Ibuprofen Elevates Blood Pressure in Arthritis


Hypertension goes up more than with celecoxib in patients who are at increased risk for cardiovascular disease.

Ibuprofen increases blood pressure and hypertension more than celecoxib in patients who have osteoarthritis or rheumatoid arthritis and are at increased risk for cardiovascular disease, according to study results presented at the European Society of Cardiology’s ESC Congress 2017 in Barcelona.

Although NSAIDs (nonselective and selective cyclooxygenase-2 [COX-2] inhibitors) are among the most widely prescribed drugs worldwide, they are linked with increased blood pressure and adverse cardiovascular events, researchers noted.

The investigators conducted the PRECISION-ABPM study, a prespecified 4-month substudy of the landmark PRECISION trial, to determine the blood pressure effects of the selective COX-2 inhibitor celecoxib compared with the nonselective NSAIDs naproxen and ibuprofen.

PRECISION-ABPM, a prospective, double-blind, randomized, noninferiority cardiovascular safety trial, involved 60 sites in the United States. Of 444 patients, 408 (92%) had osteoarthritis and 36 (8%) had rheumatoid arthritis. All had evidence of, or were at increased risk for, coronary artery disease.

The researchers randomized patients in a 1:1:1 fashion to receive celecoxib (100 to 200 mg twice a day), ibuprofen (600 to 800 mg 3 times a day), or naproxen (375 to 500 mg twice a day) with matching placebos. The change from baseline in 24-hour ambulatory blood pressure after 4 months was the primary end point.

Celecoxib decreased the average systolic blood pressure measured over 24 hours by -0.3 mmHg; ibuprofen and naproxen increased it by 3.7 mmHg and 1.6 mmHg, respectively. The resulting difference of -3.9 mmHg between celecoxib and ibuprofen was significant.

“PRECISION-ABPM showed differential blood pressure effects between the different NSAIDs, ibuprofen and naproxen, and the COX-2 inhibitor celecoxib,” said principal investigator Frank Ruschitzka, professor of cardiology and co-head, Department of Cardiology, University Heart Centre, Zurich, Switzerland.

“While celecoxib and naproxen produced either a slight decrease (celecoxib) or a relatively small increase (naproxen) in blood pressure, ibuprofen was associated with a significant increase in ambulatory systolic blood pressure of more than 3 mmHg.”

In an additional analysis, the percentage of patients with normal baseline blood pressure in whom hypertension developed was 23.2% for ibuprofen, 19.0% for naproxen, and 10.3% for celecoxib.

“Patients receiving ibuprofen had a 61% higher incidence of de novo hypertension compared to those receiving celecoxib,” said Professor Ruschitzka.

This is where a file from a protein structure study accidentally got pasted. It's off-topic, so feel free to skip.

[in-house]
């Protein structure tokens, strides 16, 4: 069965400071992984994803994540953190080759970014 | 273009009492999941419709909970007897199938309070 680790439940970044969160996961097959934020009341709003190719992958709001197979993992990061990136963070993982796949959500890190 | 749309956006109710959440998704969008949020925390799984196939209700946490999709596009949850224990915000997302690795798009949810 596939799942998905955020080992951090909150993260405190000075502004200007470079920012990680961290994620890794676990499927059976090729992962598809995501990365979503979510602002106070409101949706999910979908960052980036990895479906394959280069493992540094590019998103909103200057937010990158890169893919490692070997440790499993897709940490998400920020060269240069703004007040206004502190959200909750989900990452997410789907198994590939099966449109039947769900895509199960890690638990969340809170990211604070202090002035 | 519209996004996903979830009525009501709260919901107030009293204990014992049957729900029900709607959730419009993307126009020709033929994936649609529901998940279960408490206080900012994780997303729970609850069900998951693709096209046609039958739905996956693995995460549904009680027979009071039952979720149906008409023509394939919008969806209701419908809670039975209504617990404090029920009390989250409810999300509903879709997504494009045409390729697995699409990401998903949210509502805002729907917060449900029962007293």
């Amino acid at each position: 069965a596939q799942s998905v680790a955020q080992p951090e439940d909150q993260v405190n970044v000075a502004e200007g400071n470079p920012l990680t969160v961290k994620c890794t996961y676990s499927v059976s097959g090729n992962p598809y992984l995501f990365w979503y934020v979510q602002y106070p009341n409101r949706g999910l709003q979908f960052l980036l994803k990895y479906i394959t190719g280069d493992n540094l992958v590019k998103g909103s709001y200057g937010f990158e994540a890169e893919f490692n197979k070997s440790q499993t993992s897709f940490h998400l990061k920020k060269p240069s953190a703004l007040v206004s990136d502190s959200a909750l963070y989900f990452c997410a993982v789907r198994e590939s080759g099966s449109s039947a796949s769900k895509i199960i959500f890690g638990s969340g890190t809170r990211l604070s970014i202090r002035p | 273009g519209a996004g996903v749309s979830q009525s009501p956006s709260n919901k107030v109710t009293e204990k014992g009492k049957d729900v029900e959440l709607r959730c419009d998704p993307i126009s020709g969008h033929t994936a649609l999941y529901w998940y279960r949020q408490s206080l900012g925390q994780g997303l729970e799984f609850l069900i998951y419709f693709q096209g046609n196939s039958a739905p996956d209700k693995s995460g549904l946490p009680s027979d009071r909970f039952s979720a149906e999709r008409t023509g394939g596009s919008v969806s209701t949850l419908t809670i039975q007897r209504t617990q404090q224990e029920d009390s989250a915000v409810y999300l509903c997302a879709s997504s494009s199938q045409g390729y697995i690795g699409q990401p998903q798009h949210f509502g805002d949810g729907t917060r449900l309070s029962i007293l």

These results support and extend the findings of the PRECISION trial, demonstrating noninferiority for the primary cardiovascular outcomes for moderate doses of celecoxib compared with naproxen or ibuprofen, the researchers noted, adding that the findings may have the greatest clinical significance in older patients, in whom the prevalence of arthritis and hypertension is high.

“The current findings suggest that the elevated cardiovascular risk with NSAIDs may be partly due to drug-specific increases in blood pressure,” Professor Ruschitzka said. “This challenges the widely cited hypothesis that the adverse effects of NSAIDs relate directly to their effects on platelets and endothelial cells.”

“PRECISION-ABPM clearly demonstrates that NSAIDs, particularly ibuprofen, may be not as safe as previously thought,” Professor Ruschitzka concluded. “Patients with osteoarthritis and arthritis should continue to consult their doctor before taking NSAIDs or coxibs and clinicians need to weigh the potential hazards of worsening blood pressure control when considering the use of these agents.”

“Since decreasing systolic blood pressure by just 2 mmHg lowers stroke mortality by 10% and ischaemic heart disease mortality by 7%, increases in systolic blood pressure associated with NSAIDs as observed in PRECISION-ABPM should be considered clinically relevant.”


The study was funded by Pfizer. All authors involved in the study did not accept honoraria, consulting fees, or any other compensation related to NSAIDs during the entire course of the study.

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